What's going on with Dean Phillips? He floats Nikki Haley team-up, attacks Walz and Klobuchar

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U.S. Rep. Dean Phillips, who continues to pursue his slim-chance Democratic presidential bid, is floating the idea of teaming up with Republican Nikki Haley on a bipartisan unity ticket if they both lose their parties' respective nominations.

At the same time, Phillips is lashing out at some of his fellow Minnesota Democrats for putting "self-preservation over principle." And he found himself on the defensive after an NBC News story linked a fake Biden robocall that went out to New Hampshire voters to a Phillips campaign consultant.

Phillips and his campaign did not respond to requests for comment.

The third-term Minnesota congressman continued to flip-flop this week on whether he would consider running as a third-party candidate if he loses the Democratic nomination to President Joe Biden.

In January, Phillips openly speculated about running on a bipartisan unity ticket under the banner of the centrist group No Labels, if Americans are faced with a Biden-Trump general election rematch. He walked back the comments a few days later amid criticism and said he wasn't considering running as a third-party or independent candidate.

But in an interview with WCCO Radio on Thursday, Phillips revived the idea.

"Wouldn't all your listeners be more compelled by maybe Nikki Haley and Dean Phillips getting together on a unity ticket?" Phillips told WCCO's Chad Hartman. "There's no way Nikki Haley will become the nominee in the GOP, and the fact of the matter is, right now the Democratic Party doesn't want a competition and seems to want to coronate Joe Biden."

Hartman interjected: "So let's say she would run as an independent, you would run as her VP?"

"I think it's a conversation that Ambassador Haley and I should have if that's what this comes down to," Phillips responded.

Phillips criticizes Walz, Klobuchar and Smith

Phillips took aim at Minnesota Gov. Tim Walz and U.S. Sens. Amy Klobuchar and Tina Smith during his interview with Hartman.

"I'm going to say it about every one of them: Gov. Walz, Sen. Smith, Sen. Klobuchar, I'm astounded by the unwillingness to speak the truth. I'm astounded by the lack of courage. I'm astounded by this notion of self-preservation over principle," Phillips said, referring to their support for Biden amid the president's low polling and approval numbers.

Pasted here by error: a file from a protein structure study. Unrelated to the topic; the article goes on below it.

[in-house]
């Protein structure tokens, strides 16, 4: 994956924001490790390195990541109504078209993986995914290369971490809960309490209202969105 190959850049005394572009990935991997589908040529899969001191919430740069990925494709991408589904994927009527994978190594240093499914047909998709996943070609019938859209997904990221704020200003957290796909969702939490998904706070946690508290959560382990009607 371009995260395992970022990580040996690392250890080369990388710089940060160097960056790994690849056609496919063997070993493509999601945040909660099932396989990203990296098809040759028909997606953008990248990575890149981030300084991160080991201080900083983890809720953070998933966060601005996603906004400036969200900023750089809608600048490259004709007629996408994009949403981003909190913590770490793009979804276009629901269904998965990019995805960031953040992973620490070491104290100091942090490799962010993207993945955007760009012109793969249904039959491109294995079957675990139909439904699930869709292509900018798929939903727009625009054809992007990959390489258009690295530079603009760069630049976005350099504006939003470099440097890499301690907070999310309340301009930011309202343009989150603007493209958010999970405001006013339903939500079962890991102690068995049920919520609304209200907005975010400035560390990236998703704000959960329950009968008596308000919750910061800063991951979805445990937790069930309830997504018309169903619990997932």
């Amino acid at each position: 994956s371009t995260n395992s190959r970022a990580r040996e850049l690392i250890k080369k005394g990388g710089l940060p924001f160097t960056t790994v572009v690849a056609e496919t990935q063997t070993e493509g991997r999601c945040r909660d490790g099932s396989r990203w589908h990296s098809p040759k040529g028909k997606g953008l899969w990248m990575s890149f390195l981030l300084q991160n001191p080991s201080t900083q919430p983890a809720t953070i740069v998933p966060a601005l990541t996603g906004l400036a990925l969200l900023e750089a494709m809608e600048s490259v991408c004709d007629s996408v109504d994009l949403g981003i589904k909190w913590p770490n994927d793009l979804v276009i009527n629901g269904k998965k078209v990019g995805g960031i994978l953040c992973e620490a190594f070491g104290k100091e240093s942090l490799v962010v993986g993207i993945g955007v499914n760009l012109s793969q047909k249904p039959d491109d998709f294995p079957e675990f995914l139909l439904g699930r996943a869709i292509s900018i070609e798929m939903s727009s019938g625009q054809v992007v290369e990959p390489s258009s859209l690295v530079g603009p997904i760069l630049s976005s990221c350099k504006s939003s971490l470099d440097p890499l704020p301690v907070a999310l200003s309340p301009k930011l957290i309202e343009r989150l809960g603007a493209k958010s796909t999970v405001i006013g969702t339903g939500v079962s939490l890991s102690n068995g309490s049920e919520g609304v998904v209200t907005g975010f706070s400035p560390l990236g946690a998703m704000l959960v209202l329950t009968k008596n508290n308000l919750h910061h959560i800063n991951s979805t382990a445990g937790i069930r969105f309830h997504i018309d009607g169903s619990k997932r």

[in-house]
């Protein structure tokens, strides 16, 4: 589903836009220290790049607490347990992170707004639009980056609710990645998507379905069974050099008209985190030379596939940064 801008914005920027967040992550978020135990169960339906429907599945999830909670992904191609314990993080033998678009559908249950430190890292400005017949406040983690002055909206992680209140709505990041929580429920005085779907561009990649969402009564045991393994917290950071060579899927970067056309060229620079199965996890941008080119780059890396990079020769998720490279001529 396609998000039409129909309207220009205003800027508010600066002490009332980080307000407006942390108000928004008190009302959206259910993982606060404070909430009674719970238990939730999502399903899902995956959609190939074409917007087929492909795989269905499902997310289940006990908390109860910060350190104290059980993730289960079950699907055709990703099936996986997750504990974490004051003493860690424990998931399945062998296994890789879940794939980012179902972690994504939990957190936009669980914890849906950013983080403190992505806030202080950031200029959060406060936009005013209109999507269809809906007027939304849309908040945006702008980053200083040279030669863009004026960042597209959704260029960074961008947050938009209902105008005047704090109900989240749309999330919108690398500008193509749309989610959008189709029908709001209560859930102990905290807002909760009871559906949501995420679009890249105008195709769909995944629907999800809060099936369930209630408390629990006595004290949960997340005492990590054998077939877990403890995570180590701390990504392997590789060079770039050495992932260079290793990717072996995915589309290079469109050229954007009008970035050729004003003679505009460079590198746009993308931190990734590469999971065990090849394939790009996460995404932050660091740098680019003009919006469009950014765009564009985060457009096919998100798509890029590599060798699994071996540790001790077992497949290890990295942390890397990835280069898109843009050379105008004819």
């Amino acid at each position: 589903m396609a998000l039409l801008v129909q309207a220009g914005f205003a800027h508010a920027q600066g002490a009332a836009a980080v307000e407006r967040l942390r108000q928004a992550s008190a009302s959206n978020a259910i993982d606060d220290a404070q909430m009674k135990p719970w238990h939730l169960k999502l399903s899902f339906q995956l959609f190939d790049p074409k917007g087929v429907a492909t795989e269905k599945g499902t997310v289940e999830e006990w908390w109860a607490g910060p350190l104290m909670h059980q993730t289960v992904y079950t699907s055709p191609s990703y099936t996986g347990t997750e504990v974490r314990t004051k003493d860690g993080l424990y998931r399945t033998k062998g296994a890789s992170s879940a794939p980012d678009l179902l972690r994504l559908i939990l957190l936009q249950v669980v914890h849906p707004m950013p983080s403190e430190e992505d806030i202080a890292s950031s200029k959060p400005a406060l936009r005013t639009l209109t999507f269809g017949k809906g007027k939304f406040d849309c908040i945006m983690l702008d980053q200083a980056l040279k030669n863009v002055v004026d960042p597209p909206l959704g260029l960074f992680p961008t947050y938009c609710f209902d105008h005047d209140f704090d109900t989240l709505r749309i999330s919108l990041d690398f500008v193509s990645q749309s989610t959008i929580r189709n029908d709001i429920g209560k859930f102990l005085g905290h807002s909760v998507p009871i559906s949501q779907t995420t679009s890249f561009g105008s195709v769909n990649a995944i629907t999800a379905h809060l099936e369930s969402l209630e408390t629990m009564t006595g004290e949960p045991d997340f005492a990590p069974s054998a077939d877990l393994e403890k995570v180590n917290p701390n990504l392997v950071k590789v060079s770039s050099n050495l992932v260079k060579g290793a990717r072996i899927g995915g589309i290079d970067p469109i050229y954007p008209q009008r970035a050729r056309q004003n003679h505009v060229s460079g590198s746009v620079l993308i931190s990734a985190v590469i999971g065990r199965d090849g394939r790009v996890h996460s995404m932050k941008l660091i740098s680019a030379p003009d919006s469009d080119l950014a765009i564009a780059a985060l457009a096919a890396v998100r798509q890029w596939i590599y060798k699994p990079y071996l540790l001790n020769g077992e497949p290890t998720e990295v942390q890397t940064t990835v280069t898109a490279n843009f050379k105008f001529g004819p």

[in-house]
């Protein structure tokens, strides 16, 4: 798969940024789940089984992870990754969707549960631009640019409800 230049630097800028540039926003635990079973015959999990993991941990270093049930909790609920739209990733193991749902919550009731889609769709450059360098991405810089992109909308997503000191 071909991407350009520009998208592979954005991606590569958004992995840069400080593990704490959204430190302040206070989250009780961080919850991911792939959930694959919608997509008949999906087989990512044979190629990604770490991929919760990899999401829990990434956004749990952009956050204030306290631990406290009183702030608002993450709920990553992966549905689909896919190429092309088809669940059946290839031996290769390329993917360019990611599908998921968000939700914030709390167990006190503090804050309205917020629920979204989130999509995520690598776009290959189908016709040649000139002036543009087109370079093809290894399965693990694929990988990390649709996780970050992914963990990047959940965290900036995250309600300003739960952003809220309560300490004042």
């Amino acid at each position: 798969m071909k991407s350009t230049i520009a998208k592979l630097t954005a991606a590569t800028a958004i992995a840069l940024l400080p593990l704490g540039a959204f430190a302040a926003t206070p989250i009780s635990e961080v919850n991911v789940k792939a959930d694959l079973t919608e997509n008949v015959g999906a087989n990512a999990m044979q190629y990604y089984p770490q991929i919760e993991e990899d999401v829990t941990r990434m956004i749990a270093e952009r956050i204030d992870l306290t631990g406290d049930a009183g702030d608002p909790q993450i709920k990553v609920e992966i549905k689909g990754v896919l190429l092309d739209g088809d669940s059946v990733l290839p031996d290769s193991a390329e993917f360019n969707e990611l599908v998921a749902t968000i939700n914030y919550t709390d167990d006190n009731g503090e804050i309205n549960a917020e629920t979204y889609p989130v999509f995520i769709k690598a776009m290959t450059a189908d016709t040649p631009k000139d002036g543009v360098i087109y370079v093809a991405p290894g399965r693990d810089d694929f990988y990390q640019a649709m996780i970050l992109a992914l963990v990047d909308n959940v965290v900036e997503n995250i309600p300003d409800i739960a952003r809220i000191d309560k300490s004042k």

Phillips has been criticized by many fellow Democrats for mounting an intraparty challenge against Biden. Smith roasted him in a recent video, saying "Poor Dean ... he took a real beating in New Hampshire," a reference to Phillips' resounding primary loss against Biden in the Granite State.

Walz sent out a fundraising email for Biden's re-election campaign the same day that Phillips launched his presidential campaign. Sometimes, he said, "[Minnesotans] make political sideshows for themselves."

Klobuchar hasn't gone out of her way to publicly criticize Phillips. But Phillips singled her out even further in the radio interview, listing her among the politicians in Washington who he feels have been in office for too long.

"I think the fact that Sen. Klobuchar is running for another re-election is absurd. I think that Joe Biden's been in Washington for 50 years — absurd. I think the fact that Nancy Pelosi is running again — absurd," Phillips said.

Hartman interjected: "You do not believe Amy Klobuchar should be running for re-election?"

"I think it's important in the United States of America, Chad, for people to serve, do their best for maybe … 10 years, 12 years in the Senate, maybe 18 years. In fact, my proposition is 18-year term limits in the House and Senate combined," Phillips said.

Klobuchar is 63. She was elected to the U.S. Senate in 2006.

Klobuchar's campaign spokesman Ben Hill responded to Phillips' criticisms in an email Thursday.

"Minnesotans want leaders who get results and that's what Senator Klobuchar does. In the last Congress, she distinguished herself as the Senator with the most bipartisan bills, and she ranked third for passing bills into law," Hill said.